Besides the significant concentration of customers, their low-switching costs and the difficult protection of patents abroad, the risk of obsolescence, as history tells too well, unceasingly looms the technology companies.
Whether Q-Logic will maintain its edge in the future persists uncertain and purely speculative. The conservative analyst must not venture estimates or projections, but will rather focus his attention on the tangible elements - carried as evidence by the balance sheet - to yield a safer appraisal of the net business’ value.
By doing so, it shall instantaneously appear obvious to him that Q-Logic presently offers a very compelling set of credentials.
Based upon the following records, the company demonstrates an outstanding revenue history, consistent earning power and recurrent double-digit operating margins.
sales op.margin net income
2003: $441 32% $103
2004: $524 38% $134
2005: $572 39% $458
2006: $494 34% $284
2007: $587 23% $105
2008: $598 22% $96
2009: $634 26% $109
2010: $549 18% $55
2011: $597 23% $139
2012: $559 23% $229
The balance sheet carries $858M in assets, $150M in liabilities and $543M in working capital. Completely free of debt, the company sits on a net cash position of $484M, more than half of the current market capitalization. This remarkable feature is, however, partially offset by the fact that a sizeable portion of the balance remains stuck overseas.
Still, given its ample reserve of cash and marketable securities, the business accommodates the financial strength to ride any kind of short-term disturbance. Goodwill accounts for only 13% of assets (Mellanox: 25%; Brocade: 47%), and inventories remain stable.
Over the past ten years, normalized capital expenditures amount for $29M per year, while normalized cash from operations scores $190M per year. The company has admirably managed to maintain its gross margin above 65% of its revenue within the same time frame.
These elements not only illustrate the spectacular profitability of the business and the talent of its managers, they also likely indicate a sizable competitive advantage.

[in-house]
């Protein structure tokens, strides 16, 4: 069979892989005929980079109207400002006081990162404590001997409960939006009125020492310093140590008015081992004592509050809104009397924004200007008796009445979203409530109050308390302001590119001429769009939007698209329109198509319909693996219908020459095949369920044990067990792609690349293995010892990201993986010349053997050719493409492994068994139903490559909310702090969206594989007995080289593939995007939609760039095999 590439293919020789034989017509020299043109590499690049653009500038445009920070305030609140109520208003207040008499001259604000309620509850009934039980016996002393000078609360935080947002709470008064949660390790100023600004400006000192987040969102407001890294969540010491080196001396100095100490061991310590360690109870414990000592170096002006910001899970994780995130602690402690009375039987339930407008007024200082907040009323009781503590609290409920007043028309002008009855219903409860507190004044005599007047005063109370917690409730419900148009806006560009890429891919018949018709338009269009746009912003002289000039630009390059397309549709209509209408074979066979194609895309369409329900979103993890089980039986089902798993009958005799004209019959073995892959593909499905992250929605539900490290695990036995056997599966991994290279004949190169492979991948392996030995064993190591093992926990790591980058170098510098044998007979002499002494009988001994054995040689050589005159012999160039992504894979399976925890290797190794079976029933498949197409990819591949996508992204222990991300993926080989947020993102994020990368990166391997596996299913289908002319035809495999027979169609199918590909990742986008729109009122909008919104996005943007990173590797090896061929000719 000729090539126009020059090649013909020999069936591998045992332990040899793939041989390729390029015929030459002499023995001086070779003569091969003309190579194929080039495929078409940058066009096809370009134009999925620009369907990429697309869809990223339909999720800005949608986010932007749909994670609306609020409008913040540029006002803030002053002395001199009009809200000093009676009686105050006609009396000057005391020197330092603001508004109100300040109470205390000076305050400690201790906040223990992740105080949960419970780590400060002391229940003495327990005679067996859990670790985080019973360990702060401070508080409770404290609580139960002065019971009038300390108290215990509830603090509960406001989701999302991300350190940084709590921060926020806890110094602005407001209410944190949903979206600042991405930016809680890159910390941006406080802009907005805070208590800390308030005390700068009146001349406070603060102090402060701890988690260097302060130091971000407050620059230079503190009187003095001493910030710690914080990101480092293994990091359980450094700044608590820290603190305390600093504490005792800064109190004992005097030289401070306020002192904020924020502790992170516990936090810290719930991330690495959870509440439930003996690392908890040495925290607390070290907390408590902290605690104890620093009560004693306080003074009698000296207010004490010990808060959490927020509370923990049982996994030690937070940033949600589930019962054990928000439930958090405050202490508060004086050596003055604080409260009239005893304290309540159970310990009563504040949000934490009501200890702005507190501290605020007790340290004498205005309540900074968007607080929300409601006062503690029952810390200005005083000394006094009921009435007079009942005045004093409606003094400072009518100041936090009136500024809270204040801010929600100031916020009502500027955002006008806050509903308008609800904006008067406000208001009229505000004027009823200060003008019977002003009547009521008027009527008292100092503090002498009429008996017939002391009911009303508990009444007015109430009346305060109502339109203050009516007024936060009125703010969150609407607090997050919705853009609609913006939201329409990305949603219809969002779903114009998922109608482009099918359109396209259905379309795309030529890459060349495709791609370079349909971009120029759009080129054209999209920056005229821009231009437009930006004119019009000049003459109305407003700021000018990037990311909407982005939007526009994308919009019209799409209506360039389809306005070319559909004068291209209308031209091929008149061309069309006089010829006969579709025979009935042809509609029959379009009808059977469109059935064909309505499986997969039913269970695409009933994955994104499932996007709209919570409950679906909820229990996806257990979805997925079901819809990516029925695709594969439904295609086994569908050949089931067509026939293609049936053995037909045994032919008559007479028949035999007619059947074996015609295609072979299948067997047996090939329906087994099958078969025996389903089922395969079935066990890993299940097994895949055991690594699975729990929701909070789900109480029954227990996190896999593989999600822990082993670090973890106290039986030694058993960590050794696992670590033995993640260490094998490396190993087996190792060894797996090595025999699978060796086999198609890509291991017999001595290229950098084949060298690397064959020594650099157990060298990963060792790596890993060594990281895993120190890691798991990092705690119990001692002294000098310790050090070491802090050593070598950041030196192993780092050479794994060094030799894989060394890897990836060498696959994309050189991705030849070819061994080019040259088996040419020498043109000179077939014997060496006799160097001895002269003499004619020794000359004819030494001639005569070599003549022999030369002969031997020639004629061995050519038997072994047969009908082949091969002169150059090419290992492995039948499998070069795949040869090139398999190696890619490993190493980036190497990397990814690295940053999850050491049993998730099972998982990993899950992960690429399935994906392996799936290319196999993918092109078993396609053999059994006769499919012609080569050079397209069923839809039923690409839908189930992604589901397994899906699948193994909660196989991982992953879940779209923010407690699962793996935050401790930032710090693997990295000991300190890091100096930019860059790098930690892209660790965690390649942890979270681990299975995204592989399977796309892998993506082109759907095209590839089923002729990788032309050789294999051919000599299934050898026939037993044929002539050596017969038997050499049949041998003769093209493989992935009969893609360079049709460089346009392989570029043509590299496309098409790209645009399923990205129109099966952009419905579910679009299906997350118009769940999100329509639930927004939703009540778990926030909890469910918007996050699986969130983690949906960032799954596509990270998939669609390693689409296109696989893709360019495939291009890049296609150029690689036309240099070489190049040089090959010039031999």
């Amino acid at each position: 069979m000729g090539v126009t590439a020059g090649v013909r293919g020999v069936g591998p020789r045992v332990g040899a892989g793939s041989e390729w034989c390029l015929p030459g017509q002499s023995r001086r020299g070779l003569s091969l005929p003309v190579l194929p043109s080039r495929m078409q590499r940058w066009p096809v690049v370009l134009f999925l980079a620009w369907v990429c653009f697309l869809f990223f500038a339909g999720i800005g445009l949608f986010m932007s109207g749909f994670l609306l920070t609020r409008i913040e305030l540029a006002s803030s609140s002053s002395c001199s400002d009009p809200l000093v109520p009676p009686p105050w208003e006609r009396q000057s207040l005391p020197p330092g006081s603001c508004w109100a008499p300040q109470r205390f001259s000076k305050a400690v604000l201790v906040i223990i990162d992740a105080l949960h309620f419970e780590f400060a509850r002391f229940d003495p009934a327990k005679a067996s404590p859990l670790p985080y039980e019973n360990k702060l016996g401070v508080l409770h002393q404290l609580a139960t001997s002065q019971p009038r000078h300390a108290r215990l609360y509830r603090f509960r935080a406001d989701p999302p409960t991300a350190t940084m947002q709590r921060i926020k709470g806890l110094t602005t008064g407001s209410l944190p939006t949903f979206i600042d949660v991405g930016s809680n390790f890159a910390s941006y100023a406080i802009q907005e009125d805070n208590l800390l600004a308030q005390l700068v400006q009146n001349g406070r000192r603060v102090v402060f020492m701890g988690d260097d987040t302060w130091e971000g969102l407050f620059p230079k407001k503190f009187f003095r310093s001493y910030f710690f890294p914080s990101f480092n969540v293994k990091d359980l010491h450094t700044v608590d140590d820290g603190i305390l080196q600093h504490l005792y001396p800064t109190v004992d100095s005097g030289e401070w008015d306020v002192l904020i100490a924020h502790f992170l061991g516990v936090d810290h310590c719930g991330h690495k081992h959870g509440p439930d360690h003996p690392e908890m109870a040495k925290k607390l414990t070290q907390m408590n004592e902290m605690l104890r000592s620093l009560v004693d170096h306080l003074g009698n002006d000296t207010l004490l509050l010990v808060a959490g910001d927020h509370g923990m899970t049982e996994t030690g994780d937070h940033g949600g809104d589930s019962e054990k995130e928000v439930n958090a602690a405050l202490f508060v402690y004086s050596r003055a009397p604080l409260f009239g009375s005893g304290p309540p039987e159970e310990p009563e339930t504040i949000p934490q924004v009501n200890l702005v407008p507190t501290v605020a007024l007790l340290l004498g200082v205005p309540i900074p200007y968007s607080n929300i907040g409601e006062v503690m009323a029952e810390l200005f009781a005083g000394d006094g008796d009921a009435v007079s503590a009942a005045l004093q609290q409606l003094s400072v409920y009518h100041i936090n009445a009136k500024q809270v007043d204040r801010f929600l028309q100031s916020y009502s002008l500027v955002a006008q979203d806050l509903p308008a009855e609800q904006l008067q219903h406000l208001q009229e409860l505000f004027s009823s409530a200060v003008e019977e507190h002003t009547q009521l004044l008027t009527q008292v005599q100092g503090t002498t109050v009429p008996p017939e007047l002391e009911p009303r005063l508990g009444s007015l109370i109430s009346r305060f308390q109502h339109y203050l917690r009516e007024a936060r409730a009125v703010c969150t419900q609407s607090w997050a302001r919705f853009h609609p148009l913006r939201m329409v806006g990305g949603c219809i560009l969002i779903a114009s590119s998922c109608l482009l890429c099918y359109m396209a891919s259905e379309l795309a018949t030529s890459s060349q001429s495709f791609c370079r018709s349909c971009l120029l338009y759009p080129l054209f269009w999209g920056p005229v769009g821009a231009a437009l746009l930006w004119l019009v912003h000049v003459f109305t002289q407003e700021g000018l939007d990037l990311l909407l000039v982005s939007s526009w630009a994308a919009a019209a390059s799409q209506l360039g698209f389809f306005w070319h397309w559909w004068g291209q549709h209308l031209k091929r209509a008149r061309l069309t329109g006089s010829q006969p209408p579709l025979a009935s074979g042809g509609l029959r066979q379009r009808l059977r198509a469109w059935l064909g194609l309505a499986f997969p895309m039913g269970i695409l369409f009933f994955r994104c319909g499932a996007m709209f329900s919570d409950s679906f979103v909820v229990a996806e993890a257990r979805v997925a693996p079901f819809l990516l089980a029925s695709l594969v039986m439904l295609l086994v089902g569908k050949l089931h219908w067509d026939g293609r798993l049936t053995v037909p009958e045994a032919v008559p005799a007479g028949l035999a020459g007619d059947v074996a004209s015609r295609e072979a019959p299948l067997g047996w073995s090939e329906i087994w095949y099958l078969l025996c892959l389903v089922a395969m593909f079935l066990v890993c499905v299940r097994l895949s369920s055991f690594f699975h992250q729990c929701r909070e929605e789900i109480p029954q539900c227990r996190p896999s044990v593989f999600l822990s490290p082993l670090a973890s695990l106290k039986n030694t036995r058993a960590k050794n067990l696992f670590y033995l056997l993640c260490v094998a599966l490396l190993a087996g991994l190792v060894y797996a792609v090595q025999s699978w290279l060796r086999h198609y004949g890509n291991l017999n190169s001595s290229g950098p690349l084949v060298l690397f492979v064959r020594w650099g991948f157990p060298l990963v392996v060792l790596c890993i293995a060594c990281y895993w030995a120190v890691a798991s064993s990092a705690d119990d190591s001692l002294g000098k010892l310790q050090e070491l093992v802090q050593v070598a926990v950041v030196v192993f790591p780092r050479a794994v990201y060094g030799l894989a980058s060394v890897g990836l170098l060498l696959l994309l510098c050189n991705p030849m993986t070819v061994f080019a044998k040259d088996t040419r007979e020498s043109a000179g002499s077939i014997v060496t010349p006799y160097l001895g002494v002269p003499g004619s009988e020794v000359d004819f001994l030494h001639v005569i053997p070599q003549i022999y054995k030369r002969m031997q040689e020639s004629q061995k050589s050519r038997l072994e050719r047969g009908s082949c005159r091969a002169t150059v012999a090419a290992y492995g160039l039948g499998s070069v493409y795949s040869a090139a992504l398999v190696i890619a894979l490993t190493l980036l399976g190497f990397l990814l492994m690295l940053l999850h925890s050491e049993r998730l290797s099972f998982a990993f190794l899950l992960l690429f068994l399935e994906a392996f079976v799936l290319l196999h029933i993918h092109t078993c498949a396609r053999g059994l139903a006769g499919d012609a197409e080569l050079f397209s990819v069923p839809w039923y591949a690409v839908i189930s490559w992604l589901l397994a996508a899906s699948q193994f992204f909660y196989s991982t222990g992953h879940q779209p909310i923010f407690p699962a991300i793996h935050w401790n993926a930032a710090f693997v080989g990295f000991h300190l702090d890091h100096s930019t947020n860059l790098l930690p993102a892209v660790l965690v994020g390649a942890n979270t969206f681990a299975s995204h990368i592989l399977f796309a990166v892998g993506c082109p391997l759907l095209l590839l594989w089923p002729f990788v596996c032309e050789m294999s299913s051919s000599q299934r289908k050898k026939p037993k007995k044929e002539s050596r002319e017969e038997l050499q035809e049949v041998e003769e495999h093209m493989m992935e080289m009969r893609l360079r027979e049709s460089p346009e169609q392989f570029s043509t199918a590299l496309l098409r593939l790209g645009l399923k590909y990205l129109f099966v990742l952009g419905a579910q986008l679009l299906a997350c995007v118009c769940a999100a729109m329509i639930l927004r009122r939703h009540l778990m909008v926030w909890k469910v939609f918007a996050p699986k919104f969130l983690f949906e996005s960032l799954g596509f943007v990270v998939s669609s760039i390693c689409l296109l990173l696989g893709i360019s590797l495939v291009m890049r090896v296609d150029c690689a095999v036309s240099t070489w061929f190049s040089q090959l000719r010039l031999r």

Yet Q-Logic’s pleasant position does not seem irrevocable, as costs of sales, goods and administration (of gross, 2002: 13%; 2012: 20%) and research and development (of gross, 2002: 18%; 2012: 25%) have been perceptibly rising over the past decade.
The part of receivables to gross sales average 12% over the past five years, a low rate which implies that the company is not attempting to gain advantage by offering better credit terms to its clients. Competitors exhibit a similar ratio.
Sifting through the books, the persistent growth of retained earnings - another clear sign suggesting a competitive advantage - is the detail that immediately catches the eye:
(retained earnings, millions)
The returns are gratifying and warrant such apparent prosperity: averaged for the past ten years, the return on equity stands at 19% and the return on assets at 16%. (Mellanox: 17% and 10%; Brocade: 3% and 2%).
However, and to quote the trivial word frequently aired in the street, “one of the earliest lessons learnt in business is that balance sheets and income statements are fiction; only cash flows are reality.”
Fortunately, the Q-Logic’s business does demonstrate a tremendous, consistent and growing cash-generation power:
(FCF per share)
The sum of these features portray Q-logic as a prosperous, efficiently-run, rewarding enterprise.
At the current price of $8.8 a share, the investor of today gets $2 of earnings (EPS) and a healthy return on cash of about 15%.
It is not sufficient for a business to be cheap, it also needs to be safe. On account of its sound financial position, Q-Logic undoubtedly matches the criteria.
But despite its prosperity and bright prospects, the company’s market capitalization had brutally melted by half in less than a semester.
The boisterous panic fit may likely be attributed to (1) the temporary distress surrounding the computer and IT markets, where almost every company up and down the supply chain suffers of negative apprehension, and (2) the stumble of Hewlett-Packard, as Meg Whitman’s firm account for 25% of Q-Logic’s revenue.